Always watching.

As I formed my strategy, one particular stalk continued to haunt my memories. On the last day of my previous hunt, I had spotted a bull feeding in an open flat between two hills. “Lefty” (I named him this because he was missing over half of his left ear), had not spotted us and we quickly took cover. After a few minutes of watching him and deciding that he was a mature bull, I started my way around the northern hill. He was feeding up a small valley and if I could get to the other side of the hill and use it for cover I might just be able to get a shot at him.

Gabe and I started for the other side. Just as we headed down into the bottom of the draw, we heard an old familiar sound. The buzzing was loud and the cover was thick. One thing about hunting White Sands, you better have your snake boots on. The “best” snake day I have had out there encountered “only” 7 rattlers. I have had days that I saw more than 20. We quickly decided that we might be better served trying to go over the top of the hill and work our way down to him.

We worked from creosote to creosote and soon found ourselves over the hill. I started glassing and found Lefty about 100 yards below, still feeding. Each time he put his head down we made a few more feet. Soon enough we were about 60 yards from him and it was time to get out in the open to take the shot.

I waited for him to drop his head and stepped out of the brush to draw. Just as I was about to plant my right foot, Gabe reached up, grabbed me and pulled me back. I stepped right in some noisy dry brush. Lefty looked up right at me and bolted off. Gabe and I were about to get crosswise!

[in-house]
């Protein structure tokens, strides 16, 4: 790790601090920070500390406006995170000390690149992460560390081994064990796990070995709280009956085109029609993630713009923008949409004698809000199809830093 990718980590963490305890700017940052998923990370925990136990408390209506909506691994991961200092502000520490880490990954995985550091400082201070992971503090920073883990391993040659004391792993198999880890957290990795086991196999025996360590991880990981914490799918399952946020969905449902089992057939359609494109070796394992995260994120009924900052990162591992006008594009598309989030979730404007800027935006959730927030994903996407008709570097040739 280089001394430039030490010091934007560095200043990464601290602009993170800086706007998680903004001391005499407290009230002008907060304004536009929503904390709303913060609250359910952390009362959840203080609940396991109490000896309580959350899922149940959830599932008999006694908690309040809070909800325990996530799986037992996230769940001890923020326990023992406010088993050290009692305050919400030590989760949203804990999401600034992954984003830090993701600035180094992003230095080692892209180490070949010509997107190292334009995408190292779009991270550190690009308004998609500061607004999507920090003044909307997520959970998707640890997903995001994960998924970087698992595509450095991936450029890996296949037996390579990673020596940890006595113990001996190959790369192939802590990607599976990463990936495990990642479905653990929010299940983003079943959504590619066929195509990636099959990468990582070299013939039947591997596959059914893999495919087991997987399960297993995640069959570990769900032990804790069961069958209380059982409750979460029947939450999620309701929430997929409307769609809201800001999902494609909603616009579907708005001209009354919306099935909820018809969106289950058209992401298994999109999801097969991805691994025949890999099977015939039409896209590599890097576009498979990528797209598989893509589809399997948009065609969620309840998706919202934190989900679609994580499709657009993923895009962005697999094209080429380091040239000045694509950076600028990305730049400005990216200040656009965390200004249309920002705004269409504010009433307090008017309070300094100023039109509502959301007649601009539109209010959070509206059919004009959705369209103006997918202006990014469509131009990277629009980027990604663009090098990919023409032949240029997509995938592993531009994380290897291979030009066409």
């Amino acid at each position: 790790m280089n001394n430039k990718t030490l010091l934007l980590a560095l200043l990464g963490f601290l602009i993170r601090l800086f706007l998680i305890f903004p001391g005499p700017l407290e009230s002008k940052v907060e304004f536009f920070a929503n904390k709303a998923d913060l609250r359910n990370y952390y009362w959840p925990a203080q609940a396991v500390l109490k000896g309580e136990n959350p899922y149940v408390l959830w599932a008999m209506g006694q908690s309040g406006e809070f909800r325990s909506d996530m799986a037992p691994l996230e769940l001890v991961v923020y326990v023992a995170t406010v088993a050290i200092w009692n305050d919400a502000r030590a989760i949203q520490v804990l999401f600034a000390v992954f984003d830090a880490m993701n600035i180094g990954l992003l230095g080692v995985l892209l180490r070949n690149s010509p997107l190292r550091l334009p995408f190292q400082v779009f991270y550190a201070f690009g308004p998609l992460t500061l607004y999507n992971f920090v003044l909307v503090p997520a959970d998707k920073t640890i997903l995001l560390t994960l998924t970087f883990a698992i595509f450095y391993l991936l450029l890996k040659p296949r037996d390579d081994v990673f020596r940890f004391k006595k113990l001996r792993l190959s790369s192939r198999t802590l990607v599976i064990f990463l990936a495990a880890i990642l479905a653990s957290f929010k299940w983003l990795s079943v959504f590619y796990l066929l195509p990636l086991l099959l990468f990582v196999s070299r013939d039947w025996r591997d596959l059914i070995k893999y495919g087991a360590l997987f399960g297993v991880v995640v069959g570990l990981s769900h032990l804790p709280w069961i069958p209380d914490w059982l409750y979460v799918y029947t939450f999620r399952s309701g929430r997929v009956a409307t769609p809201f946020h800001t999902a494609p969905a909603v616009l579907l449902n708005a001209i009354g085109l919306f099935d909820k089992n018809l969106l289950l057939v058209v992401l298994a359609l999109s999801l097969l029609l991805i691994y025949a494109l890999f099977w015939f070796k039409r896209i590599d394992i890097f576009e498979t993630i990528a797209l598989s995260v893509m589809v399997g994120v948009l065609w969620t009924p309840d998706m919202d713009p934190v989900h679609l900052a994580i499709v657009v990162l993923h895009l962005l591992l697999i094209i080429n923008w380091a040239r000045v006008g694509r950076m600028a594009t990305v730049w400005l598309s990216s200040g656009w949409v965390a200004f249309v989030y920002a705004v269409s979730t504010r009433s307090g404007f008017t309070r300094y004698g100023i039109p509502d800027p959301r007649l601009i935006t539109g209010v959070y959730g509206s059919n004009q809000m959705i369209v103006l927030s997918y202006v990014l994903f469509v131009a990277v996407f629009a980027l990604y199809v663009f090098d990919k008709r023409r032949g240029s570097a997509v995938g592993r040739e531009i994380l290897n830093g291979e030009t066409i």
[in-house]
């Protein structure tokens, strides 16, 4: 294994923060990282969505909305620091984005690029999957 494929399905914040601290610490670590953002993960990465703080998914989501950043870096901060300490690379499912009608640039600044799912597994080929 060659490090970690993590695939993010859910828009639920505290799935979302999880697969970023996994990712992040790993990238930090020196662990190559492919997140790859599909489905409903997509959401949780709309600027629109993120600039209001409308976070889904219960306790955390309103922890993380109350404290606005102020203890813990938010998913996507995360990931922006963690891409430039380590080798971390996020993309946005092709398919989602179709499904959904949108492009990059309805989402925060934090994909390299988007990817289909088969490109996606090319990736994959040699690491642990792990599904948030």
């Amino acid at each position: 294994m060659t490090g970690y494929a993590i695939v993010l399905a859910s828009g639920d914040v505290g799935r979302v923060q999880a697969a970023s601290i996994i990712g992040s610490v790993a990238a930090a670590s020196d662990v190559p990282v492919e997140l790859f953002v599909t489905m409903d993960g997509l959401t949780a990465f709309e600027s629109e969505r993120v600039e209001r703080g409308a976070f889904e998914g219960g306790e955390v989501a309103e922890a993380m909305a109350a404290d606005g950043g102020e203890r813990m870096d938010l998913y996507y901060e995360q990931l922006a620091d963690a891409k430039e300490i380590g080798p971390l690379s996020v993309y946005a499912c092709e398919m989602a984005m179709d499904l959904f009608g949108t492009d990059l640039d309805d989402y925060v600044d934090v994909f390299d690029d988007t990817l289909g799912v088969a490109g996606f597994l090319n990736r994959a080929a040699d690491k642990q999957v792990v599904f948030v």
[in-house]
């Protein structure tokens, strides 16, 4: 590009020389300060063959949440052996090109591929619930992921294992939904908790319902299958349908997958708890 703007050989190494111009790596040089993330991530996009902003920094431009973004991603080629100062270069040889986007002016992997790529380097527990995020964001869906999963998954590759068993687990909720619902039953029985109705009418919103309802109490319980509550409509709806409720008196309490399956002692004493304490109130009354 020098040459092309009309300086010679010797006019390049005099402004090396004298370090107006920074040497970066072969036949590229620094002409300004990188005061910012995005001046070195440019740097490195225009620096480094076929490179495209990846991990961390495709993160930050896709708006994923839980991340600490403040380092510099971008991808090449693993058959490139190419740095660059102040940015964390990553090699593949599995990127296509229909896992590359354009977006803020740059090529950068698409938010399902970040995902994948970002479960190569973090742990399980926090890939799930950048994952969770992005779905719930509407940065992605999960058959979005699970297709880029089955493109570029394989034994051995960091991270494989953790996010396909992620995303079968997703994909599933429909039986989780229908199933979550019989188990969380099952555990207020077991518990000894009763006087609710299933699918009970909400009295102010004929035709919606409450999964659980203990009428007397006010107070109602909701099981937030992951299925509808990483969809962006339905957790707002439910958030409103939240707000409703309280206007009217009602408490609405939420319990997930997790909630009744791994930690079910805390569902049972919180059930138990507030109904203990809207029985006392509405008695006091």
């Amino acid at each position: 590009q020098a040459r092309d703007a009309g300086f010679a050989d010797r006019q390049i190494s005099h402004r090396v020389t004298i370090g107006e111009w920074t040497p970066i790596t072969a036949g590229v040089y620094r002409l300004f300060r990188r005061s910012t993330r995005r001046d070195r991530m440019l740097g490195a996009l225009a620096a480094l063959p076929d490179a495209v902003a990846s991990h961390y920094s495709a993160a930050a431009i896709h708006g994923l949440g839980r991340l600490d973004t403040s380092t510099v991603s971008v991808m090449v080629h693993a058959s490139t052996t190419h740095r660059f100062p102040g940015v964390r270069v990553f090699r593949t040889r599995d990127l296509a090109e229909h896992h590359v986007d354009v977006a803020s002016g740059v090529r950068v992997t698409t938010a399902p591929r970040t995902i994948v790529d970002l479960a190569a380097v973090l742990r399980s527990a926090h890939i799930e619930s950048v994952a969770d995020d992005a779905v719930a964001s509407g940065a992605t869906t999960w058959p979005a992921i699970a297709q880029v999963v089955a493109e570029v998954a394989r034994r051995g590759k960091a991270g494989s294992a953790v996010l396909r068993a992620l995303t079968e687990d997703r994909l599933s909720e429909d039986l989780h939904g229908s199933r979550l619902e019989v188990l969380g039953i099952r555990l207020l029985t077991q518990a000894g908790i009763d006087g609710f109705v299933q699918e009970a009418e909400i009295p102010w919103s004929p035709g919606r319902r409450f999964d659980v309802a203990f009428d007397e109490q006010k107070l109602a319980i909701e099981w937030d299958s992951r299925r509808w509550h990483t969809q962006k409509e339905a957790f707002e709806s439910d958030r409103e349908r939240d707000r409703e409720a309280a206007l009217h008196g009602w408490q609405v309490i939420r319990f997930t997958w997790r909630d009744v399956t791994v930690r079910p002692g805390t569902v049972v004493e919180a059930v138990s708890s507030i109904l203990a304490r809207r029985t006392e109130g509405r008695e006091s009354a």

As I turned, I saw Gabe pointing down at the ground where I was about to plant that foot. Now, the only thing that there is more of on the bombing range than rattlesnakes is unexploded ordinance. So much of it exists that hunters are required to take a training class on how to recognize it and of course sign a waiver of death liability before they are allowed on the range.

I turned to look at what Gabe was pointing at and saw the tail end of a cluster bomb sticking out of the ground. As we turned and looked back up the hill, we could see more than a dozen of them sticking up. We had stalked right through them and never even noticed them. Not exactly a pleasant feeling to know you just walked through what might just be the equivalent of a mine field. After that realization I sure was not mad at Gabe for grabbing me and not upset at all that my best chance to date was now a fleeting memory.

The last sight of most first year stalks

This was the beginning of a strategy to take one with my bow. Lefty had been up during that feeding time pattern I had noted on so many of them, he was a solitary bull and he had been in a creosote flat that afforded plenty of cover to stalk in. I was confident that I had a strategy now that could be concentrated on; all I needed to do was draw the tag again!

With God’s help, the next year I was blessed with another tag in the same hunt area. I knew the area fairly well now, and had a good idea where I needed to get started. I worked my Alpine Silverado all summer, shooting at distances of up to 100 yards daily. These are big animals with a bad attitude and a small kill zone. If you are going after one with a bow, you better be on top of your game when you take that shot.

Tomorrow: Part 2